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CFOs double software spending across the finance department

Digital transformation in finance gains traction as technology spending increases, but inflation and economic headwinds contribute

The finance department is often characterised by a risk-averse approach, prioritising established practices for accuracy and efficiency over new developments.

However, a recent study from Cledara shows that businesses have been actively pursuing the transformation of their finance department.

According to the report, software spending in the finance department increased by 105% year-on-year in the second quarter of 2023. For comparison, customer support, the department to see the second most spending, had a year-on-year increase of 79%.

The 26% difference highlights the increasing focus of CFOs on transforming the finance department. A 2022 PWC survey of 522 global CFOs found that 73% of respondents saw digitalisation of the finance function as a high priority.

Cledara’s report, which analysed 40,000 software transactions across a sample of 1000 customers, shows that CFOs have been following through on their priorities.

According to Richard Gargan, an analyst at Cledara, the increasing technology spending in the finance department forms part of a wider software spending trend, which Gartner reports is poised to top $1 trillion next year.

External event influences spending in finance

However, Gargan also notes that inflation and notable events in the technology sector have contributed to the increase in spending.

“A lot of spending has happened due to inflation in software prices. After the Silicon Valley Bank troubles and interest rate rises, lots of companies responded to decreased business activity by increasing their prices, ” he says.

Silicon Valley Bank was notable for funding technology start-ups. Its sudden collapse earlier this year meant many technology companies had trouble accessing new funds.

Additionally, central banks raised interest rates to combat high inflation, which meant that technology firms that prioritised high-speed growth over immediate profits had a harder time securing loans as lenders sought to mitigate risk.

Besides the economic developments, businesses’ legacy technology also contributed to higher costs, leading to increased spending.

“If you have a finance tool that is embedded into the finance function, especially if it is a legacy tool, it is quite difficult to change your processes quickly. So a lot of this will lead to a price increase,” Gargan adds.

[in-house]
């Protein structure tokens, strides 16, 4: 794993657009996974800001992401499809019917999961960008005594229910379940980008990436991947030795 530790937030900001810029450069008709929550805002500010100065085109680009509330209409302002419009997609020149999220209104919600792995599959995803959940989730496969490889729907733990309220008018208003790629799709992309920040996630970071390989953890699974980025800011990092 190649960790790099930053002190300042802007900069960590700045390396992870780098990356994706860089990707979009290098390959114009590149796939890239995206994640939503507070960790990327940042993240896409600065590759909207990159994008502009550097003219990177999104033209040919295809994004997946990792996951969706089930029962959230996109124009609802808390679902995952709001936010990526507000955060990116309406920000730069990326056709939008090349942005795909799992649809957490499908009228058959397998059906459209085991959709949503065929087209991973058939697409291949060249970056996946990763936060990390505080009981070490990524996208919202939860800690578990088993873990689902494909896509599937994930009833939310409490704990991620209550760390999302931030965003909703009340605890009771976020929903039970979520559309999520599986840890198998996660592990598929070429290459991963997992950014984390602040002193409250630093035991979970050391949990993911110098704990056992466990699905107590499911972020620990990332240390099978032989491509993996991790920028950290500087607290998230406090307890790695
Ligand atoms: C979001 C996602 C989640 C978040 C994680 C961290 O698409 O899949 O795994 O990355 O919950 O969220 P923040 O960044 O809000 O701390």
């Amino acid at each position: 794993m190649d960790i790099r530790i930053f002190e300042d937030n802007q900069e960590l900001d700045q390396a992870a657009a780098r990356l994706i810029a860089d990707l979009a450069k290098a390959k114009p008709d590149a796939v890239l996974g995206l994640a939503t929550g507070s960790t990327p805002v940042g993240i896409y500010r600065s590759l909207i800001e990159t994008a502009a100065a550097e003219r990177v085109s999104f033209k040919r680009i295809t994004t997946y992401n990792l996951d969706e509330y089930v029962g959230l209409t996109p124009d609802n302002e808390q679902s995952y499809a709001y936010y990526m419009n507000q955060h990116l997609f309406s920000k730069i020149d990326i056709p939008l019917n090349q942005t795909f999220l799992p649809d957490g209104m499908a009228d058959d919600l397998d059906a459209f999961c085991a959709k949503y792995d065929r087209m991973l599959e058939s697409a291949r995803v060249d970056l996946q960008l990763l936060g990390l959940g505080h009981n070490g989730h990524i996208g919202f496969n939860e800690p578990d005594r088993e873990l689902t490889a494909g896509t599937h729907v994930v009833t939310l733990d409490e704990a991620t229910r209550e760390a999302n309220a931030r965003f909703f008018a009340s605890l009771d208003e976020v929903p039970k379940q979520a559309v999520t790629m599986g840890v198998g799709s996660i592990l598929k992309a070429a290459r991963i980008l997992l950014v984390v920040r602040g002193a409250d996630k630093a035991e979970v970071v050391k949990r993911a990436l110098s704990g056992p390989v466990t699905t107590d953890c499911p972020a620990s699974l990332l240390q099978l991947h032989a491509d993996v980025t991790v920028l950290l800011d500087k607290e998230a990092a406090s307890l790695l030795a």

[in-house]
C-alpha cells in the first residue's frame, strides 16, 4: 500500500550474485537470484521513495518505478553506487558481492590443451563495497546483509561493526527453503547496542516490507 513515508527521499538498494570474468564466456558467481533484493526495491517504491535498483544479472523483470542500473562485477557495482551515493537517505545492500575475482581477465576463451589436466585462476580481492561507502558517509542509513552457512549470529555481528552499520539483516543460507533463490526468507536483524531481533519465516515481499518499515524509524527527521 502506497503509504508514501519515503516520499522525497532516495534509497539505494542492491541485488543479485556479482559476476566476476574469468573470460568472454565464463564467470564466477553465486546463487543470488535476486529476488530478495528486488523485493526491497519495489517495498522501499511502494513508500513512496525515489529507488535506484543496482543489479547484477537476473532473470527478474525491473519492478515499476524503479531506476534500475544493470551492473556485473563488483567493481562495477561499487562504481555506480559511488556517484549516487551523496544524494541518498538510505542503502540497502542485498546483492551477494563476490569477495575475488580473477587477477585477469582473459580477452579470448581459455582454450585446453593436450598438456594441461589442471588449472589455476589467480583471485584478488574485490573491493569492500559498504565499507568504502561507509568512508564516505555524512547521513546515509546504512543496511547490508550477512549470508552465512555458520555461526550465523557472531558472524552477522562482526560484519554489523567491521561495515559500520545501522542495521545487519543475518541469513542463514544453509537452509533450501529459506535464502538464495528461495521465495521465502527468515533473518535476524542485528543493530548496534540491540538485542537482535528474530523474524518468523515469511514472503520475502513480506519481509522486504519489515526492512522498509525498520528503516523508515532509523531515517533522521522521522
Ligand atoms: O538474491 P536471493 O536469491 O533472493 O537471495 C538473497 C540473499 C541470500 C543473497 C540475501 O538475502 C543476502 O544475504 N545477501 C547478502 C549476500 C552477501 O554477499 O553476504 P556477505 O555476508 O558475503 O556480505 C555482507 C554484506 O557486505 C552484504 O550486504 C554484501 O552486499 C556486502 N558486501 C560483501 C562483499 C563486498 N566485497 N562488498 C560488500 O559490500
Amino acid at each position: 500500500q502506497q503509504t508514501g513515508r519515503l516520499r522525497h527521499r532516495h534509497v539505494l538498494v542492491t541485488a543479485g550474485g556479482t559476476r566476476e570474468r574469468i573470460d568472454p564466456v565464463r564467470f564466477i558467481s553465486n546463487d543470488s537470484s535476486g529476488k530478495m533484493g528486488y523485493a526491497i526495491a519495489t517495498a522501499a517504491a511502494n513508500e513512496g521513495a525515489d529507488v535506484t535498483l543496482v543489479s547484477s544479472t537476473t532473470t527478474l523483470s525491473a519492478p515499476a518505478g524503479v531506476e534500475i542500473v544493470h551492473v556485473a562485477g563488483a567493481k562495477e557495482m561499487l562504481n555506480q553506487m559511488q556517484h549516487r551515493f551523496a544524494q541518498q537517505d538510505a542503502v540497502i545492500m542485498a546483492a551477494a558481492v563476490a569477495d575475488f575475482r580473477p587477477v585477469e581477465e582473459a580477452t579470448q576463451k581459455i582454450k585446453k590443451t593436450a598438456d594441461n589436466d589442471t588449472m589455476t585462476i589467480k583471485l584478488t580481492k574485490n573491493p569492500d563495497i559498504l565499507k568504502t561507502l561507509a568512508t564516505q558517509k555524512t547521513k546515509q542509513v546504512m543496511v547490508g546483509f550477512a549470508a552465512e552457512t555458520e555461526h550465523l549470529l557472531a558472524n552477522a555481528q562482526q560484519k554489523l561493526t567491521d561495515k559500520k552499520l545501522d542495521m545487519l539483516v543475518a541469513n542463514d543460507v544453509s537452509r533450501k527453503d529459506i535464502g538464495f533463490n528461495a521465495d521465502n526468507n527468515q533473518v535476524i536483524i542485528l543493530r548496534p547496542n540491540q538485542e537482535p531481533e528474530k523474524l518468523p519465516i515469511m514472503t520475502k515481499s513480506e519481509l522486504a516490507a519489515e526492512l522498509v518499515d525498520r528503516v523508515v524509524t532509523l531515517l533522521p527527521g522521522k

AI and automation in finance

Gargan also believes that the increasing AI adoption and price have contributed to CFOs spending more on technology.

With the introduction of ChatGPT earlier this year, generative AI tools saw a massive popularity boost leading to several big companies rushing to roll out similar products.

Google and Microsoft were among the big-name companies that announced their own tools based on the technology.

The latter launched Microsoft 365 Copilot, an AI-powered tool that uses large language models and Microsoft 365 apps to generate text, create PowerPoint presentations, and execute functions in Excel spreadsheets.

Gargan refers to the recent announcement from Microsoft to charge $30 per user per month for its AI-powered assistant for Microsoft 365 users as an example of areas where CFOs would spend more.

“For Microsoft to charge $30 per month means that the finance team’s software pulse is going to increase,” he says.

Gargan also credits the proliferation of automation tools for financial planning and analysis for influencing CFOs to boost their technology spending.

According to Gargan, automated tax compliance, payroll automation and financial forecast tools were some of the popular targets for the CFOs.

Cutting costs and boosting efficiency

While the increasing technology spending is beneficial for the finance department, Gargan warns against investing in duplicate tools.

Often, companies may use several software programs to perform certain functions. However, they may utilise multiple tools for the same purpose, leading to unnecessary costs.

He advises CFOs to have a complete audit of the software they use to discover any tools that may be redundant because “maybe a $10 subscription is sneaking in, and they add up over time.”

Executing a cost-benefit analysis can also help CFOs discover the return on investment and efficiencies of the tools they are using.

While initial software costs may be high, its usage over time can help businesses save money and maintain a healthy cash flow.

Gargan believes that analysis of their software costs is especially relevant at a current time when businesses are looking to cut costs by laying off staff.

He says, “A lot of people see software as an expense, but as long as it is being analysed properly, it actually saves money. And I think it is better than laying off staff. In this environment, there has been a lot of emphasis on laying staff off for a huge cost saving, but as soon as the economy turns around, companies will want to hire again, which is difficult.”

“Saving on software spend by getting tools that produce a return on investment, cutting unused applications, and eliminating unused seats is a lot better long term for the business than just laying off staff.”

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